Tuesday, October 19, 2021

What is in your wine glass?

The earth has sulfur in it naturally, and so do many food products that come from the earth. Grapes are one of those, but so are oranges and eggs that come from chickens. Sulfites exist in our bodies naturally. It doesn’t affect anybody.

Centuries ago, people discovered that sulfur was a strong cleansing and antibacterial agent. It began to be used in cooking and storage containers. And it’s been used for a long time in winemaking as an additive to stop bacteria and oxidation. It also has the unique property of binding with oxygen molecules, so they don’t tend to oxidize the wine.

Bacteria and re-fermentation are handled technically now, but oxidation still exists as a danger to wine, particularly white. And sulfur dioxide is the most effective thing to stop it. There’s no other equivalent product that’s been found.

And if you make wine without added sulfur, it’s going to be more fragile. It will start to lose its aromas sooner, start to lose its color and eventually become muddy and cloudy. That can take years in some cases, but it can also take months. Store bought bargain basement wines – An allowable 250 parts per million (ppm) of non-organic sulfur dioxide (preservative 220) There is sometimes a mixture of grapes from different vineyards and countries especially during a bad harvesting year and therefore extremely hard to distinguish if the set guidelines are being adhered to. There is the use of non-organic fertilizers in the soil, pesticides, herbicides, added stimuli hormones and preservatives to keep the texture, color and flavor of the wine intact for longer shelf life.

If sulfur is naturally occurring, what’s the argument against it?

Because the sulfites that do any good must be added. The ones that are in the grapes naturally do nothing to help preserve the wine. They’re inconsequential. It’s sort of a coincidence that what happens to be in grapes naturally can be added to wine in a free format to prevent oxidation.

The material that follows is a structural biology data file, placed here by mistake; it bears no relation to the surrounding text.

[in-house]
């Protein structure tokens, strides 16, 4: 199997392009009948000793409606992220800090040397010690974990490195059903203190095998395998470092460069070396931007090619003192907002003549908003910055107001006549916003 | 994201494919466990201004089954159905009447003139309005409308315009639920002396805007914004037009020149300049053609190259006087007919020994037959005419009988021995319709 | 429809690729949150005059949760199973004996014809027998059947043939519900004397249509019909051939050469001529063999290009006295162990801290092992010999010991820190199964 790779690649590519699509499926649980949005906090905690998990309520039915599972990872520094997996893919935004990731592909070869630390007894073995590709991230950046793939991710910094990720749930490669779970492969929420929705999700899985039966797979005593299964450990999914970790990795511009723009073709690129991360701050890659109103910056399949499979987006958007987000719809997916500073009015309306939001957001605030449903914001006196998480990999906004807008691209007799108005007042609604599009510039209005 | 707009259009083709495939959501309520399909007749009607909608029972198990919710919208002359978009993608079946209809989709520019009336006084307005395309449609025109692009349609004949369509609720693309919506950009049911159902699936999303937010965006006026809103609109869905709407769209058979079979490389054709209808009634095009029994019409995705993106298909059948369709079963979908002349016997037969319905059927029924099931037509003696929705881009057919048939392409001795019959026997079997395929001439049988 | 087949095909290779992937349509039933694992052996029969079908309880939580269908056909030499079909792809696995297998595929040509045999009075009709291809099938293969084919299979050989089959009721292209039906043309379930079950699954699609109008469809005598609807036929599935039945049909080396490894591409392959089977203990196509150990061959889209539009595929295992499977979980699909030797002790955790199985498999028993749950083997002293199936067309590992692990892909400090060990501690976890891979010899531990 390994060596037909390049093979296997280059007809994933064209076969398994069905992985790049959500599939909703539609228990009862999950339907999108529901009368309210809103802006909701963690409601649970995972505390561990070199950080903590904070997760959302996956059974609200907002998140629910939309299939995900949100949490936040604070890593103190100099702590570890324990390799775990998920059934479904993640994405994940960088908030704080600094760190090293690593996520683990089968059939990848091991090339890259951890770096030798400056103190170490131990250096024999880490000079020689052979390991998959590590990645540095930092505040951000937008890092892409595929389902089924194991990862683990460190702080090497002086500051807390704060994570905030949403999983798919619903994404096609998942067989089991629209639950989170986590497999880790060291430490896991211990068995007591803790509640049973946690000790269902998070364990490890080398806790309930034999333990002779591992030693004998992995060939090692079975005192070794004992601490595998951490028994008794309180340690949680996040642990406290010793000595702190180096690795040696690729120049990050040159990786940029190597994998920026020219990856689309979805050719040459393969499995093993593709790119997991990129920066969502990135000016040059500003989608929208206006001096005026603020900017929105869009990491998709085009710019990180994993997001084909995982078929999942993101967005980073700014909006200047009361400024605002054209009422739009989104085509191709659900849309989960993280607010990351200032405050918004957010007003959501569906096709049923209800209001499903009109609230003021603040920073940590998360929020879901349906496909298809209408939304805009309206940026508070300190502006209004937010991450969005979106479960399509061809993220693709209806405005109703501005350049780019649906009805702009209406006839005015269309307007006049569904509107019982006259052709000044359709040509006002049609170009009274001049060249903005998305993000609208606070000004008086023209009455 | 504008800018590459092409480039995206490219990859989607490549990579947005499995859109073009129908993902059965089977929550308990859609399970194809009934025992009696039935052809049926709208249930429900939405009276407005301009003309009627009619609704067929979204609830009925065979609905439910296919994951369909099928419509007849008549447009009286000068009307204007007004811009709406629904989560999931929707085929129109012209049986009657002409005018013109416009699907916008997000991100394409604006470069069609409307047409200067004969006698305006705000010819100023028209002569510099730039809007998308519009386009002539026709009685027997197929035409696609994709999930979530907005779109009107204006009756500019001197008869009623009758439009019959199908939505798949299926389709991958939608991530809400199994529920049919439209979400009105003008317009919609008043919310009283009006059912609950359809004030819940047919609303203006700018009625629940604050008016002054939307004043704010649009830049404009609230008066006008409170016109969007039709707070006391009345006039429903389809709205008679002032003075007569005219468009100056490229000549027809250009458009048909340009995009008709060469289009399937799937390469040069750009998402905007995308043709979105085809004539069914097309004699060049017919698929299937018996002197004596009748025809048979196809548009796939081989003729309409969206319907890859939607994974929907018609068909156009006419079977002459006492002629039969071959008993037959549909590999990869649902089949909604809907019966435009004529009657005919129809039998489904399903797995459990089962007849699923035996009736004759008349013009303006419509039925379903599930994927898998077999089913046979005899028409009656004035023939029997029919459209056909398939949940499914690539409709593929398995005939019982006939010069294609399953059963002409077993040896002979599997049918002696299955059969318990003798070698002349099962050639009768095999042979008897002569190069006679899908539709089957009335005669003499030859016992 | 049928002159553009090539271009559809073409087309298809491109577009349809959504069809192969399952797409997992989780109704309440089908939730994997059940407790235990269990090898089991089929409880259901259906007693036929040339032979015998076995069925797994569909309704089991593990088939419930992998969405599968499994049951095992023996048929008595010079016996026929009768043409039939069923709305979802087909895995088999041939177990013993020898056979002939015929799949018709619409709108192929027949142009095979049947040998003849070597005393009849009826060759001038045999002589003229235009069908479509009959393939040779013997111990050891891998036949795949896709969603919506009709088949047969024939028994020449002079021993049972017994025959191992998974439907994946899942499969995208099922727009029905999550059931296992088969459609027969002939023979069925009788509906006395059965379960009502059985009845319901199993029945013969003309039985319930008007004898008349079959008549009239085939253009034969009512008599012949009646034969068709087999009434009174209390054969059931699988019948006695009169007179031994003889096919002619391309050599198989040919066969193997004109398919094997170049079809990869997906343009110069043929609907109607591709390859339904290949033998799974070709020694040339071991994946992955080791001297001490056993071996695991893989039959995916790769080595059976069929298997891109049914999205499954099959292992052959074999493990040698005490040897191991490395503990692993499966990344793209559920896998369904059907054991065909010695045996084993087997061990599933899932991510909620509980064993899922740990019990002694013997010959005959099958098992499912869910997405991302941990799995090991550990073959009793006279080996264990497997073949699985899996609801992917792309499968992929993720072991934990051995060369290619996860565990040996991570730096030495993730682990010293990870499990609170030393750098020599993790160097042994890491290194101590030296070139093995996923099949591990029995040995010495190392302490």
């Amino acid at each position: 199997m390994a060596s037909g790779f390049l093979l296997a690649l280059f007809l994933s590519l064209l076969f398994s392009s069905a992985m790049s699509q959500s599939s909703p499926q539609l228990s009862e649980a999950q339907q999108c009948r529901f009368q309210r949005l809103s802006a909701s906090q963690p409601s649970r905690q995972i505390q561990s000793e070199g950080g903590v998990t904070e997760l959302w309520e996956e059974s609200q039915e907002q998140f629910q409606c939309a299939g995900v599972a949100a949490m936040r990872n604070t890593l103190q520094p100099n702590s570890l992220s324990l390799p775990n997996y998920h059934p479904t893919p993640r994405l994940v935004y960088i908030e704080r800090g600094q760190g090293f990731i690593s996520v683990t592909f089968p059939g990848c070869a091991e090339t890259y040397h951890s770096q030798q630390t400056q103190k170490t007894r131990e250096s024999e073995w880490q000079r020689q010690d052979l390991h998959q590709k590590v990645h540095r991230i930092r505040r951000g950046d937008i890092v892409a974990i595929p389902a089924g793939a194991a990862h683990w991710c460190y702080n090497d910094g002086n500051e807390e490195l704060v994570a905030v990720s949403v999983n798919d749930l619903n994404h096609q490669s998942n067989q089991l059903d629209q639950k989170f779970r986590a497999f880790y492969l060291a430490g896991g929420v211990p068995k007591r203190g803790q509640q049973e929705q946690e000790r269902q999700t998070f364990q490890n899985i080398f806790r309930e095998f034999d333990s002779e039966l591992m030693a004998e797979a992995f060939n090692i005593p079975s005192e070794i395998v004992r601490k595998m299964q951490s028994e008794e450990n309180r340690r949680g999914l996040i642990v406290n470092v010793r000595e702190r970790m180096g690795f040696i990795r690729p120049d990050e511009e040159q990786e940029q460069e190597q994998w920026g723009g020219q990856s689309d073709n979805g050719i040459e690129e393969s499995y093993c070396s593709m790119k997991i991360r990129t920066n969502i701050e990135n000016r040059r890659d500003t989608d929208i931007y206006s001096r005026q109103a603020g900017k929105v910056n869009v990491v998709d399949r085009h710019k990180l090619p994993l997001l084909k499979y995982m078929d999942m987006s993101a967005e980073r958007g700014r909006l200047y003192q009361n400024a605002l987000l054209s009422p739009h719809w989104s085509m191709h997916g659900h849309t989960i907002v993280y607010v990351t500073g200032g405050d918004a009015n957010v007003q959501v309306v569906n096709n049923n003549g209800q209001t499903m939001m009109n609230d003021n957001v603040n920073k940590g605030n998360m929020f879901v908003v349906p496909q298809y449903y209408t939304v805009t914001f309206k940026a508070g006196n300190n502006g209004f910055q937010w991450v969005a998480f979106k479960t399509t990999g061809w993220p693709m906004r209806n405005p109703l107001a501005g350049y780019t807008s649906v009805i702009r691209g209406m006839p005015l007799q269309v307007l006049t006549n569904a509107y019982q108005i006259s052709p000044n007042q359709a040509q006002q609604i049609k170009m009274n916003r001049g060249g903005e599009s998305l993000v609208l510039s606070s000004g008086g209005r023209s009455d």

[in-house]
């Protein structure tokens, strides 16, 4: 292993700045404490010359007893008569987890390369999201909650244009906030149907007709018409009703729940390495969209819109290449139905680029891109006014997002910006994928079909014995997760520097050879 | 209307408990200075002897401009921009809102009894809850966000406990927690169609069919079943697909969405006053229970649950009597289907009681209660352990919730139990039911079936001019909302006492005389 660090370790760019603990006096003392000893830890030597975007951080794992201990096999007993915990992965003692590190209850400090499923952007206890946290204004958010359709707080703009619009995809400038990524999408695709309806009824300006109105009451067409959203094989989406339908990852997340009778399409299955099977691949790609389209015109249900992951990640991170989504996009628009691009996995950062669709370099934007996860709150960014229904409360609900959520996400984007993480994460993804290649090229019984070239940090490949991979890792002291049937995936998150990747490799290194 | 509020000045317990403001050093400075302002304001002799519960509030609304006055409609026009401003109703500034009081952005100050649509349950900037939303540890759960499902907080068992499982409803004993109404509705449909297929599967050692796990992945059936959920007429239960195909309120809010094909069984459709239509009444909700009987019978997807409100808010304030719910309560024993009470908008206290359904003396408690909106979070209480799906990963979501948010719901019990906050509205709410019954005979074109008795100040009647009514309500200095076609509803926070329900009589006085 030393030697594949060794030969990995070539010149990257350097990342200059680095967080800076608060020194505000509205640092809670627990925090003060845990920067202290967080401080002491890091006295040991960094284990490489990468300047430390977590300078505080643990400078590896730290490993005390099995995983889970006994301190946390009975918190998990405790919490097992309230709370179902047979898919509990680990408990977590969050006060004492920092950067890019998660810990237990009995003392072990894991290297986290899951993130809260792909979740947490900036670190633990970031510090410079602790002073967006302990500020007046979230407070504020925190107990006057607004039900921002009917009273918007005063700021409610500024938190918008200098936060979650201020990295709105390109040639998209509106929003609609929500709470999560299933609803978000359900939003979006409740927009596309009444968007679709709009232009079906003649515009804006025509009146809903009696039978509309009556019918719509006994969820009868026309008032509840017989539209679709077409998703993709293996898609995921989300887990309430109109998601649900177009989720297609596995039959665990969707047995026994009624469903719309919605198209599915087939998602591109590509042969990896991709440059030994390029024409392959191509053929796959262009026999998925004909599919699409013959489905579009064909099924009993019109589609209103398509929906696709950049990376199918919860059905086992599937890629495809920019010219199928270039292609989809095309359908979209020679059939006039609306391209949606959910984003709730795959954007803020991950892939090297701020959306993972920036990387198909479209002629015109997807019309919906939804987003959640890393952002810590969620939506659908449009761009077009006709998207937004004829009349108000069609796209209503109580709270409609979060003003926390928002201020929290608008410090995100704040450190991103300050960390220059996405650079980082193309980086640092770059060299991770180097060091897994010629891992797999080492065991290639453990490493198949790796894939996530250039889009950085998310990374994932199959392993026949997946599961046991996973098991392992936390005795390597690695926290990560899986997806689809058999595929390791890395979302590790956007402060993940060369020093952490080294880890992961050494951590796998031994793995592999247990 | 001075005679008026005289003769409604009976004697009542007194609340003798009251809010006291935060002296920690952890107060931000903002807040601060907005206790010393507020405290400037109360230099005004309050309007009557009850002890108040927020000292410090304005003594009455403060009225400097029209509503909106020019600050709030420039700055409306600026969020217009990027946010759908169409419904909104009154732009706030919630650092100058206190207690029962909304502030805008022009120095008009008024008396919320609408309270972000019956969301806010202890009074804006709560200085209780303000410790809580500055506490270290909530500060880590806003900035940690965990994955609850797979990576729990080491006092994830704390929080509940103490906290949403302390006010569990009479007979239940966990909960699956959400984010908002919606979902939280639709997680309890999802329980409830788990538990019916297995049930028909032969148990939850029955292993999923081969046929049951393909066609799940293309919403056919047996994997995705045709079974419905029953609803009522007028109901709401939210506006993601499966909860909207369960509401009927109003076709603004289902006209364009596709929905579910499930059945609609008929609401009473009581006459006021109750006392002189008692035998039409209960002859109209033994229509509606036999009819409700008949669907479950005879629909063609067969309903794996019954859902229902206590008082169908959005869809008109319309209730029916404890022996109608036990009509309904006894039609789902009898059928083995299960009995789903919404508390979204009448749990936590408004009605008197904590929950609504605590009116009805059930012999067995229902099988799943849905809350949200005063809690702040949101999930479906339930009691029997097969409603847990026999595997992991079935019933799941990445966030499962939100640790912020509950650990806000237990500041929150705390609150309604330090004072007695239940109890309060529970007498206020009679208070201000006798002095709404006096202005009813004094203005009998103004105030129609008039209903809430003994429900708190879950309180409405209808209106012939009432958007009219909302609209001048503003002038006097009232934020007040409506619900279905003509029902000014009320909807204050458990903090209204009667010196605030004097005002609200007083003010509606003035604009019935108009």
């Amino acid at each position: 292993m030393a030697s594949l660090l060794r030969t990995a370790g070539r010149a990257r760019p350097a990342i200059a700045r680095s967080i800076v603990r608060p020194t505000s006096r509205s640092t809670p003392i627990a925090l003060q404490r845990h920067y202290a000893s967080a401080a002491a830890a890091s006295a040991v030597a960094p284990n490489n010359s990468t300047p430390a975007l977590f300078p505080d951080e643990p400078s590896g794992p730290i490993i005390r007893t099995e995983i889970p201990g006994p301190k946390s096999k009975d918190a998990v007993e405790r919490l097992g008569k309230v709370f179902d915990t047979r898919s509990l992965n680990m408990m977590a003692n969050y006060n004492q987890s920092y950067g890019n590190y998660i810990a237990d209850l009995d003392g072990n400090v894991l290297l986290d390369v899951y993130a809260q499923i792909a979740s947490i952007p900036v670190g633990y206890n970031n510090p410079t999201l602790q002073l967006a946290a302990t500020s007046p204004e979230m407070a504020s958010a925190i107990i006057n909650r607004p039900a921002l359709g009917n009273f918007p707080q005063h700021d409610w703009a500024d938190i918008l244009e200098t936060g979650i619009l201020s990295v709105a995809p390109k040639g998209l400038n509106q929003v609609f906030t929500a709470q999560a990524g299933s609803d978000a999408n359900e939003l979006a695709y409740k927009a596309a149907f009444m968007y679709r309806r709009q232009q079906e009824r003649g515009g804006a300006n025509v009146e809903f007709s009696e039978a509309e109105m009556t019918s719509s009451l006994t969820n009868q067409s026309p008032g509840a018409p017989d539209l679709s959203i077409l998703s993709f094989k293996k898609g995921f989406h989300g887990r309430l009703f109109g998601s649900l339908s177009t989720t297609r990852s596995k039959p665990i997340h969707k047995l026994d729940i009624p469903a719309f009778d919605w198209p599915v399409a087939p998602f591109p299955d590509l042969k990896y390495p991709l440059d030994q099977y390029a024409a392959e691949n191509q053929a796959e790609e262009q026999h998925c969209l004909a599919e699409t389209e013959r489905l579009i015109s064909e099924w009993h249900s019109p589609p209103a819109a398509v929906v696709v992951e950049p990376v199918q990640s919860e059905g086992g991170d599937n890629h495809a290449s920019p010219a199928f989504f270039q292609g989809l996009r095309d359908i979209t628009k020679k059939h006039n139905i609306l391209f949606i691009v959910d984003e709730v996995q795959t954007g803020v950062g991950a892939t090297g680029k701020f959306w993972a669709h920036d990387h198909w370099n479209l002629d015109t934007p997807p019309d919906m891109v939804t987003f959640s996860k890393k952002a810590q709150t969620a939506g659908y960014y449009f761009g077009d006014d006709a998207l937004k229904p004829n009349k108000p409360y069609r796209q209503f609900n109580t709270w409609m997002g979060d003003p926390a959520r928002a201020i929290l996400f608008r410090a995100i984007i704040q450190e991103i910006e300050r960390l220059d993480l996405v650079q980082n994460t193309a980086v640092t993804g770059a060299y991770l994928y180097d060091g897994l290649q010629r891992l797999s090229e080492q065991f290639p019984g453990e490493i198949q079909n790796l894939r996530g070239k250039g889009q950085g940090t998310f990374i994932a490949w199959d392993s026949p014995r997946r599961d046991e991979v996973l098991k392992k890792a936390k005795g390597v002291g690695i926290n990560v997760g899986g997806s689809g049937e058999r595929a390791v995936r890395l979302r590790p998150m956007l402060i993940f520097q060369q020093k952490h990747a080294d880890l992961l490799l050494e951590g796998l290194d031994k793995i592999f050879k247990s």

It’s definitely not a dangerous substance. It’s not a carcinogen. It’s not highly toxic. It doesn’t stay on the earth for many years, potentially poisoning people. In small quantities it goes in and out of the body and doesn’t really do any harm; unless you happen to be allergic to it. That’s the whole thing. It’s an allergy issue.

If you feel horrible after a glass or two, time to rethink what you are putting into your body. Maybe time to consider the quality of the wine you are consuming rather than the quantity.

So what’s the bottom line? How do you determine if the sulfites in wine are causing headaches? FDA estimates that one out of 100 people is sensitive to sulfur compounds. If you’ve ever gotten a reaction after eating dried fruit, which often contains sulfur as a preservative, then you may be among those who are sensitive to sulfur in varying degrees, from intolerance to allergic reactions.

But if dried fruit doesn’t bother you, and you’re still getting headaches, you might having a reaction to the chemicals that are added to the industrialized wine. Maybe time to consider the quality of the wine you are consuming rather than the quantity. The only way you’ll know for sure is to try an organic wine, or a wine made with minimal intervention — because then you’ll know what’s not in it – no added sulfur or mystery chemicals.

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